Hypothalamic-Pituitary-Adrenal Axis Function and the Metabolic Syndrome X of Obesity

@article{Gohil2001HypothalamicPituitaryAdrenalAF,
  title={Hypothalamic-Pituitary-Adrenal Axis Function and the Metabolic Syndrome X of Obesity},
  author={B. Gohil and L. Rosenblum and J. Coplan and J. Kral},
  journal={CNS Spectrums},
  year={2001},
  volume={6},
  pages={581 - 589}
}
Abstract Obesity has negative health consequences related to fat distribution, particularly the central or visceral accumulation of fat. The major complications associated with visceral obesity, termed the “Metabolic Syndrome of Obesity,” or “Syndrome X,” are type II diabetes, hypertension, and dyslipidemia. As with certain mood disorders, the syndrome may be a consequence of neuroendocrine perturbations typically associated with chronic stress. Our work with bonnet macaque monkeys provides an… Expand
Metabolic syndrome and neurometabolic asymmetry of hippocampus in adult bonnet monkeys
TLDR
Juvenile csf-CRF levels predict adult visceral obesity and hippocampal asymmetry supporting the hypothesis that metabolic syndrome in adults may be related to early life stress, and demonstrates asymmetrical hippocampal alterations related to obesity. Expand
DIABETES MELLITUS, OBESITY, HYPERTENSION: RISK FACTORS FOR METABOLIC SYNDROME
The Metabolic Syndrome (MS) is a combination of interrelated metabolic abnormalities that significantly increase the risk of cardiovascular disease, Diabetes Mellitus Type 2 (DM2) and Obesity. BasedExpand
The pathogenesis of obesity: Stress and the brain-gut axis.
  • J. Kral
  • Medicine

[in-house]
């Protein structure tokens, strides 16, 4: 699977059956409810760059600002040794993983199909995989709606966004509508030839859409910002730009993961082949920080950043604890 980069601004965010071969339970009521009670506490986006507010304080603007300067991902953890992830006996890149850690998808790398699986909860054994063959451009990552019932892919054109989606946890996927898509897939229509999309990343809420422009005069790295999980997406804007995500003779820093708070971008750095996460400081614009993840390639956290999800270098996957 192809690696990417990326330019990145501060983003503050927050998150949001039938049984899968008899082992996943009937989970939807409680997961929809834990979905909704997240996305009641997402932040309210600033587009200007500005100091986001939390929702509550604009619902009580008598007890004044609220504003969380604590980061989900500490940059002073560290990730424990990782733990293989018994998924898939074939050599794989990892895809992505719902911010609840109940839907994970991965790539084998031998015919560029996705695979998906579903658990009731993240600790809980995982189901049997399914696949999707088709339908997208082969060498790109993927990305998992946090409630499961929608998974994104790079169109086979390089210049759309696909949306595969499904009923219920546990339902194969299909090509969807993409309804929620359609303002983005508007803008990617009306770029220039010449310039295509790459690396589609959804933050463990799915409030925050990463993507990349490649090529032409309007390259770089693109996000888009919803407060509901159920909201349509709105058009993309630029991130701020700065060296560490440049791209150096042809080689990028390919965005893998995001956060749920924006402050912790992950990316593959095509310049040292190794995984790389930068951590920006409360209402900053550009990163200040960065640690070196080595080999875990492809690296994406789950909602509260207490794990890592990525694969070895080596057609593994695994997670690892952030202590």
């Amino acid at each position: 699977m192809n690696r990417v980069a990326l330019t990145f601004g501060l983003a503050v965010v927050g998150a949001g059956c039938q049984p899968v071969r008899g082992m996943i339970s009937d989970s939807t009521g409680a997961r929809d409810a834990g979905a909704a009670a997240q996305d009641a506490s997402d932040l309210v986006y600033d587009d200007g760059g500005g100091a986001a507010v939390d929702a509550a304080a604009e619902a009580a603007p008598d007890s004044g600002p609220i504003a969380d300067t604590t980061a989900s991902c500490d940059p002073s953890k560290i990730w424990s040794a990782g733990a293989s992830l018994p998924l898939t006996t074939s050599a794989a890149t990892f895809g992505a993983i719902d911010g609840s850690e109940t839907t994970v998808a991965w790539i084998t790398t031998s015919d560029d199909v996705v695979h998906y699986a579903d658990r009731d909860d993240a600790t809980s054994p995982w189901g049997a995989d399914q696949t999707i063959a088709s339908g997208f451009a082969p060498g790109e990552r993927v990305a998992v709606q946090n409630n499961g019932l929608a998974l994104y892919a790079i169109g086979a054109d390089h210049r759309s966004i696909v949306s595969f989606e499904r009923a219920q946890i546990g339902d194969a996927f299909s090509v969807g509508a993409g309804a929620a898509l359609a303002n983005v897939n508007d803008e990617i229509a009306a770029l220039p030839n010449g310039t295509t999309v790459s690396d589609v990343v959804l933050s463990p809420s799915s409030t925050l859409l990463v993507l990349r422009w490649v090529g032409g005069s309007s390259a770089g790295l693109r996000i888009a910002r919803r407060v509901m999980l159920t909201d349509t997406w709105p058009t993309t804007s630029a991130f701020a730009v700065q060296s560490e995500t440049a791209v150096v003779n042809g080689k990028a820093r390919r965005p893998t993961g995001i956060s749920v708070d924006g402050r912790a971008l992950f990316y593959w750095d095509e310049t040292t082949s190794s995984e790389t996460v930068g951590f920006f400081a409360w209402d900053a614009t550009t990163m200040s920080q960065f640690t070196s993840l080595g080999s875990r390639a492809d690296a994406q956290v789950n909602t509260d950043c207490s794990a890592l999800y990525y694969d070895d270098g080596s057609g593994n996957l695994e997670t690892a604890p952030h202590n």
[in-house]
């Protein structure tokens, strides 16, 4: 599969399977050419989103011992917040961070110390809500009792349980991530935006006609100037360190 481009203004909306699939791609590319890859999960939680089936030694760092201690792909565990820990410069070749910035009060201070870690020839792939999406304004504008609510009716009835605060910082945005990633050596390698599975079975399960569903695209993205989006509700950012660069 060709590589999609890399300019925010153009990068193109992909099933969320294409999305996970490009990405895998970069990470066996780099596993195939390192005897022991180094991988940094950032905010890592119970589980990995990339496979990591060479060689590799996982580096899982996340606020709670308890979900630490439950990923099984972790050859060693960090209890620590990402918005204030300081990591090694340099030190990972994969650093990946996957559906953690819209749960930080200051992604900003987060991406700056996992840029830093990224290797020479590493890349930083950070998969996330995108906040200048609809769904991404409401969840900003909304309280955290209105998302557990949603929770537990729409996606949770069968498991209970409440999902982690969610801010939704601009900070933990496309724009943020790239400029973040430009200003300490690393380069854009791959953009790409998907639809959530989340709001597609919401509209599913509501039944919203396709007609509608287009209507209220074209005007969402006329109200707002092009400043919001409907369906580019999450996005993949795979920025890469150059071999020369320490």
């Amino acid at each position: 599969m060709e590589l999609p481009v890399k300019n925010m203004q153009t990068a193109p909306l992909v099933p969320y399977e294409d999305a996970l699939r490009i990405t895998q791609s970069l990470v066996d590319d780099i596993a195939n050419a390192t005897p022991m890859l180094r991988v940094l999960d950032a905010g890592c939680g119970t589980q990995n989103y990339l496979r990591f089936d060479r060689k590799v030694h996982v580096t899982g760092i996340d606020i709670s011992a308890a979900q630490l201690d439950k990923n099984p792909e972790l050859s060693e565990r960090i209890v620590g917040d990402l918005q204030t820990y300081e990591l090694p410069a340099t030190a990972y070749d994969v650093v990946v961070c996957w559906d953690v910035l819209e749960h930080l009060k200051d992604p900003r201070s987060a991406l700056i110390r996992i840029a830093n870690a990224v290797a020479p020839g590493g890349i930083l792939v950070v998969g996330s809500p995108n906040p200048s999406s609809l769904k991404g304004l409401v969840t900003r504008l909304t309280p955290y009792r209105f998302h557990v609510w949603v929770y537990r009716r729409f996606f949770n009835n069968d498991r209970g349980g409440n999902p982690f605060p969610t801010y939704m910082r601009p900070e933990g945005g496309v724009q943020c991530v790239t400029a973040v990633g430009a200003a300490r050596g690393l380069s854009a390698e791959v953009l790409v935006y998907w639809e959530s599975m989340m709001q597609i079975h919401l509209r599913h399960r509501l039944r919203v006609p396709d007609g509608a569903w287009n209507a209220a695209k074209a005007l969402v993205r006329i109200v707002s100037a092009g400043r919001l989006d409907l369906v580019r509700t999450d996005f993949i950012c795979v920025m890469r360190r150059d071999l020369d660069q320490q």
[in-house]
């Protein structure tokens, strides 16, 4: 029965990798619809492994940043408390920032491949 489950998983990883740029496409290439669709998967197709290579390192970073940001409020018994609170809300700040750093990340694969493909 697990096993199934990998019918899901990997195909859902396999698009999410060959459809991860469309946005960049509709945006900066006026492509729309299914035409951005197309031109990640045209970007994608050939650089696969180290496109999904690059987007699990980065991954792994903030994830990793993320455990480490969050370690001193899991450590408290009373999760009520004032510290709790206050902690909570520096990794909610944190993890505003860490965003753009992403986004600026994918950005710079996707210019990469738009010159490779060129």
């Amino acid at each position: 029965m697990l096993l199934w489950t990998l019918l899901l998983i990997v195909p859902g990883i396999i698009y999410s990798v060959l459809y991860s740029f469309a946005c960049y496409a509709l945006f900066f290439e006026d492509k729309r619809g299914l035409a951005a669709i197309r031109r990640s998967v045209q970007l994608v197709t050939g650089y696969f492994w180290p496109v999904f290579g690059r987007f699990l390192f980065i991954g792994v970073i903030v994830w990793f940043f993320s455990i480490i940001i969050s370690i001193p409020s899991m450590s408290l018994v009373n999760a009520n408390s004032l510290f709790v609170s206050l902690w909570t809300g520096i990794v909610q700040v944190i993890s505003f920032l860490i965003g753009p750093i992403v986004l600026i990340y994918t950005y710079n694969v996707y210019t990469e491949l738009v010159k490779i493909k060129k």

• Surgery for obesity and related diseases : official journal of the American Society for Bariatric Surgery
  • 2005
TLDR
It is proposed that among mammals, man has demonstrated the most advanced capacity for adaptation to nutritional challenges and that any challenge to the nutritional integrity of any form of life is the most important stressor and the ultimate stimulus for evolutionary adaptation. Expand
Vagal Nerve Function in Obesity: Therapeutic Implications
TLDR
The preponderance of evidence supported by laboratory and clinical mechanistic studies interrupting abdominal bi-directional vagal transmission demonstrates that the majority of patients report less “hunger” and lose weight. Expand
Treating diseases associated with metabolic syndrome
TLDR
A majority of studies carried out in animal models shows that Stevia possesses hypotensive, lipid-lowering, hypoglycemic, insulin-sensitizing, prebiotic, and bacteriostatic properties, which are worthy of extensive clinical validation in future trials. Expand
Mood disorders are associated with the reduction of brain derived neurotrophic factor in the hypocampus in rats submitted to the hipercaloric diet
TLDR
It is demonstrated that a hypercaloric diet induced increase in adipose tissue concentration in young rats was associated with reduced hippocampal BDNF expression and resulted in an increase in depression- and anxiety-like behaviors. Expand
Is Chronic Inflammation a Possible Cause of Obesity-Related Depression?
TLDR
It seems that circulating adipokines did not exert influence on depression levels in obese women. Expand
The Effect of Chronic Inflammation and Oxidative and Endoplasmic Reticulum Stress in the Course of Metabolic Syndrome and Its Therapy
TLDR
This review focused on etiopathology of MetS, especially on the crosstalk between chronic inflammation, oxidative stress, and ER stress and their effect on MetS-related disease occurrence, as well as future perspectives of cellular therapies. Expand
Metabolic and hormonal control of the desire for food and sex: Implications for obesity and eating disorders
TLDR
Understanding of obesity and eating disorders will be enriched by the study of the choice between ingestive and reproductive behaviors and by a renewed attention to "reproductive" hormones such as gonadal steroids and hypothalamic releasing hormones. Expand